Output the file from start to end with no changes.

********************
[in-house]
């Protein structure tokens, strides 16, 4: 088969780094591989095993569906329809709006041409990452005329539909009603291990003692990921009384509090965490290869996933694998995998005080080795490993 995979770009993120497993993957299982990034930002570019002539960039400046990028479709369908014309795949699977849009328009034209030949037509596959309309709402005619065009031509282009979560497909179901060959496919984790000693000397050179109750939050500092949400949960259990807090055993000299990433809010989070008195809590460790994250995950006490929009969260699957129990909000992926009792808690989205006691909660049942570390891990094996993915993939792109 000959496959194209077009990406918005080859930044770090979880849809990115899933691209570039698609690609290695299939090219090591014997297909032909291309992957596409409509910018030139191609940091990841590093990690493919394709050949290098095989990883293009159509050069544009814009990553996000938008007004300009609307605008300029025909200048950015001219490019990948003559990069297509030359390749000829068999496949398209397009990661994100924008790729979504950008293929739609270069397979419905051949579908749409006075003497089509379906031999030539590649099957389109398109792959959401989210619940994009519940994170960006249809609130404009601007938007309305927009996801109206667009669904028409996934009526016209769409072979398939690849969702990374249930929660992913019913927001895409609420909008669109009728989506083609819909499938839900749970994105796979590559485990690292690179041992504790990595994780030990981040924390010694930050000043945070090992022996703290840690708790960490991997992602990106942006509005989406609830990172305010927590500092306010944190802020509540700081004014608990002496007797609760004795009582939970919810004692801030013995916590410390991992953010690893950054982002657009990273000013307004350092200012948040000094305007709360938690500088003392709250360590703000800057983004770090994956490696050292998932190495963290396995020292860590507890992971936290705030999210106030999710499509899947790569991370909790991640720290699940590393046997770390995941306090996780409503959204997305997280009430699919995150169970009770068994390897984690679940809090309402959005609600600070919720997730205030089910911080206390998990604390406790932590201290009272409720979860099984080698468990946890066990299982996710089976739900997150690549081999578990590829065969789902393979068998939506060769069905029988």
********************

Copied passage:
[in-house]
């Protein structure tokens, strides 16, 4: 088969780094591989095993569906329809709006041409990452005329539909009603291990003692990921009384509090965490290869996933694998995998005080080795490993 995979770009993120497993993957299982990034930002570019002539960039400046990028479709369908014309795949699977849009328009034209030949037509596959309309709402005619065009031509282009979560497909179901060959496919984790000693000397050179109750939050500092949400949960259990807090055993000299990433809010989070008195809590460790994250995950006490929009969260699957129990909000992926009792808690989205006691909660049942570390891990094996993915993939792109 000959496959194209077009990406918005080859930044770090979880849809990115899933691209570039698609690609290695299939090219090591014997297909032909291309992957596409409509910018030139191609940091990841590093990690493919394709050949290098095989990883293009159509050069544009814009990553996000938008007004300009609307605008300029025909200048950015001219490019990948003559990069297509030359390749000829068999496949398209397009990661994100924008790729979504950008293929739609270069397979419905051949579908749409006075003497089509379906031999030539590649099957389109398109792959959401989210619940994009519940994170960006249809609130404009601007938007309305927009996801109206667009669904028409996934009526016209769409072979398939690849969702990374249930929660992913019913927001895409609420909008669109009728989506083609819909499938839900749970994105796979590559485990690292690179041992504790990595994780030990981040924390010694930050000043945070090992022996703290840690708790960490991997992602990106942006509005989406609830990172305010927590500092306010944190802020509540700081004014608990002496007797609760004795009582939970919810004692801030013995916590410390991992953010690893950054982002657009990273000013307004350092200012948040000094305007709360938690500088003392709250360590703000800057983004770090994956490696050292998932190495963290396995020292860590507890992971936290705030999210106030999710499509899947790569991370909790991640720290699940590393046997770390995941306090996780409503959204997305997280009430699919995150169970009770068994390897984690679940809090309402959005609600600070919720997730205030089910911080206390998990604390406790932590201290009272409720979860099984080698468990946890066990299982996710089976739900997150690549081999578990590829065969789902393979068998939506060769069905029988």